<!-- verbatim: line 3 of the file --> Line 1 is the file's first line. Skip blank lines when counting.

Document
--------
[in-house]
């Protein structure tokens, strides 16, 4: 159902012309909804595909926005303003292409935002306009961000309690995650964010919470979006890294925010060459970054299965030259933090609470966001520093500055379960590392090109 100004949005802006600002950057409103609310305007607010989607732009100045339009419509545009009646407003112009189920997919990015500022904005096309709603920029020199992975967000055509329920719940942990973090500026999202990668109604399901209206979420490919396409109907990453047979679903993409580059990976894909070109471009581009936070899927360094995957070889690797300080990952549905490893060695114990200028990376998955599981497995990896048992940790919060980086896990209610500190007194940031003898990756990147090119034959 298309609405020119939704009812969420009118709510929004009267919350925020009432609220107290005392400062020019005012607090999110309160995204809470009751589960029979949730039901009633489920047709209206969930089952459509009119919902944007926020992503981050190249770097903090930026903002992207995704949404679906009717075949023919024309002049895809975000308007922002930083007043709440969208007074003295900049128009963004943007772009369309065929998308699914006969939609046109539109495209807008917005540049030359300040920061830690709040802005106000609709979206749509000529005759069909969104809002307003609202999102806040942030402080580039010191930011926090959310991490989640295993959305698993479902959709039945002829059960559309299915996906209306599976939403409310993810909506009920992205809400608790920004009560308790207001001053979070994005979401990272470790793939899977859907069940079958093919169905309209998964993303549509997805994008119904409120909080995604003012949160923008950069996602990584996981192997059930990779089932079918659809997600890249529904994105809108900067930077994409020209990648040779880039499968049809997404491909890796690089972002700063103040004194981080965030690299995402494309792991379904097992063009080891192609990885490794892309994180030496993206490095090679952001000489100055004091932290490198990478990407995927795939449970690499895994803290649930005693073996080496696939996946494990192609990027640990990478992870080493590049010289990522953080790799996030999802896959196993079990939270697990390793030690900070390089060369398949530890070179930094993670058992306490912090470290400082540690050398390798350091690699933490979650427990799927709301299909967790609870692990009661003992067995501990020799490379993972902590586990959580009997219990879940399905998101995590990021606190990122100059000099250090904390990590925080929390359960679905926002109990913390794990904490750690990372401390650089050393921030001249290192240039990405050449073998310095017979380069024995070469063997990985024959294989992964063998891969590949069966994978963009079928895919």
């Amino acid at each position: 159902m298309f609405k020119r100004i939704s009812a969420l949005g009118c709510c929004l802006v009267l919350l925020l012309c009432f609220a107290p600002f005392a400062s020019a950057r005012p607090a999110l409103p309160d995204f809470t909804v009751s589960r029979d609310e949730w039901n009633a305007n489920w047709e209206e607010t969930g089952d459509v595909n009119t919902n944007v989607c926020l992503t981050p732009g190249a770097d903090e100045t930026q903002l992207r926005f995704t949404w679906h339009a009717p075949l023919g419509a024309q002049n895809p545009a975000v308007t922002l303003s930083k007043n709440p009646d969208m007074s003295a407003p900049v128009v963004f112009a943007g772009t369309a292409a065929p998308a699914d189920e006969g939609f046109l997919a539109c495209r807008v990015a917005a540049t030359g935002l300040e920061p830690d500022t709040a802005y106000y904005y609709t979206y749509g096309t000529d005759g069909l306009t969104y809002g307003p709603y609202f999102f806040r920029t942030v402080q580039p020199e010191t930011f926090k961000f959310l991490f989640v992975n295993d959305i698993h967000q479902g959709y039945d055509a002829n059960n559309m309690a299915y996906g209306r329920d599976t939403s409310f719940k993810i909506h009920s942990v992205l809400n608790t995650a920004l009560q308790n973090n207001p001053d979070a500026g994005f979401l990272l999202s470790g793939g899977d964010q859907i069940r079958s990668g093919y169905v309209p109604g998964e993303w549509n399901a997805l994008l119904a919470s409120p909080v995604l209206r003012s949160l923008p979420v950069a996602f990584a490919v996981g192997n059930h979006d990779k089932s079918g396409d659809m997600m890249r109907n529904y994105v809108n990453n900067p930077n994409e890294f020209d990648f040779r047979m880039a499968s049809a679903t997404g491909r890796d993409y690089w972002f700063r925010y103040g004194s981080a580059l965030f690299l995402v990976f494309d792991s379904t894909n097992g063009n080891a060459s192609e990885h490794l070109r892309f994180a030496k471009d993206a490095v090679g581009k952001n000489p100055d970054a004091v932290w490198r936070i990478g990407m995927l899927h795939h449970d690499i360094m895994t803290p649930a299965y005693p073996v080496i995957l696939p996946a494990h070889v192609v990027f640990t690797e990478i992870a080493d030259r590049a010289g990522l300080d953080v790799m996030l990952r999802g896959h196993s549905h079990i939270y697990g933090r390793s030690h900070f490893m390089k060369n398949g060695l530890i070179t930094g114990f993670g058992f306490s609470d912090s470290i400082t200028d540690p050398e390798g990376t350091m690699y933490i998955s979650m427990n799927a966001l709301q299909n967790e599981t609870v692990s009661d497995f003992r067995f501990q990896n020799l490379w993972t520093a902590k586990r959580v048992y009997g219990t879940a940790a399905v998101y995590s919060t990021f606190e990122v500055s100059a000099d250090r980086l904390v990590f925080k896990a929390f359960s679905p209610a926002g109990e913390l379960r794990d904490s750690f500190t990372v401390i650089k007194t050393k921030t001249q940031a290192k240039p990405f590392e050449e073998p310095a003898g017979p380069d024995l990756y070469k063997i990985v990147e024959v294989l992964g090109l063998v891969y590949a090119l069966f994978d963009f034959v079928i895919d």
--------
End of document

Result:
């Amino acid at each position: 159902m298309f609405k020119r100004i939704s009812a969420l949005g009118c709510c929004l802006v009267l919350l925020l012309c009432f609220a107290p600002f005392a400062s020019a950057r005012p607090a999110l409103p309160d995204f809470t909804v009751s589960r029979d609310e949730w039901n009633a305007n489920w047709e209206e607010t969930g089952d459509v595909n009119t919902n944007v989607c926020l992503t981050p732009g190249a770097d903090e100045t930026q903002l992207r926005f995704t949404w679906h339009a009717p075949l023919g419509a024309q002049n895809p545009a975000v308007t922002l303003s930083k007043n709440p009646d969208m007074s003295a407003p900049v128009v963004f112009a943007g772009t369309a292409a065929p998308a699914d189920e006969g939609f046109l997919a539109c495209r807008v990015a917005a540049t030359g935002l300040e920061p830690d500022t709040a802005y106000y904005y609709t979206y749509g096309t000529d005759g069909l306009t969104y809002g307003p709603y609202f999102f806040r920029t942030v402080q580039p020199e010191t930011f926090k961000f959310l991490f989640v992975n295993d959305i698993h967000q479902g959709y039945d055509a002829n059960n559309m309690a299915y996906g209306r329920d599976t939403s409310f719940k993810i909506h009920s942990v992205l809400n608790t995650a920004l009560q308790n973090n207001p001053d979070a500026g994005f979401l990272l999202s470790g793939g899977d964010q859907i069940r079958s990668g093919y169905v309209p109604g998964e993303w549509n399901a997805l994008l119904a919470s409120p909080v995604l209206r003012s949160l923008p979420v950069a996602f990584a490919v996981g192997n059930h979006d990779k089932s079918g396409d659809m997600m890249r109907n529904y994105v809108n990453n900067p930077n994409e890294f020209d990648f040779r047979m880039a499968s049809a679903t997404g491909r890796d993409y690089w972002f700063r925010y103040g004194s981080a580059l965030f690299l995402v990976f494309d792991s379904t894909n097992g063009n080891a060459s192609e990885h490794l070109r892309f994180a030496k471009d993206a490095v090679g581009k952001n000489p100055d970054a004091v932290w490198r936070i990478g990407m995927l899927h795939h449970d690499i360094m895994t803290p649930a299965y005693p073996v080496i995957l696939p996946a494990h070889v192609v990027f640990t690797e990478i992870a080493d030259r590049a010289g990522l300080d953080v790799m996030l990952r999802g896959h196993s549905h079990i939270y697990g933090r390793s030690h900070f490893m390089k060369n398949g060695l530890i070179t930094g114990f993670g058992f306490s609470d912090s470290i400082t200028d540690p050398e390798g990376t350091m690699y933490i998955s979650m427990n799927a966001l709301q299909n967790e599981t609870v692990s009661d497995f003992r067995f501990q990896n020799l490379w993972t520093a902590k586990r959580v048992y009997g219990t879940a940790a399905v998101y995590s919060t990021f606190e990122v500055s100059a000099d250090r980086l904390v990590f925080k896990a929390f359960s679905p209610a926002g109990e913390l379960r794990d904490s750690f500190t990372v401390i650089k007194t050393k921030t001249q940031a290192k240039p990405f590392e050449e073998p310095a003898g017979p380069d024995l990756y070469k063997i990985v990147e024959v294989l992964g090109l063998v891969y590949a090119l069966f994978d963009f034959v079928i895919d």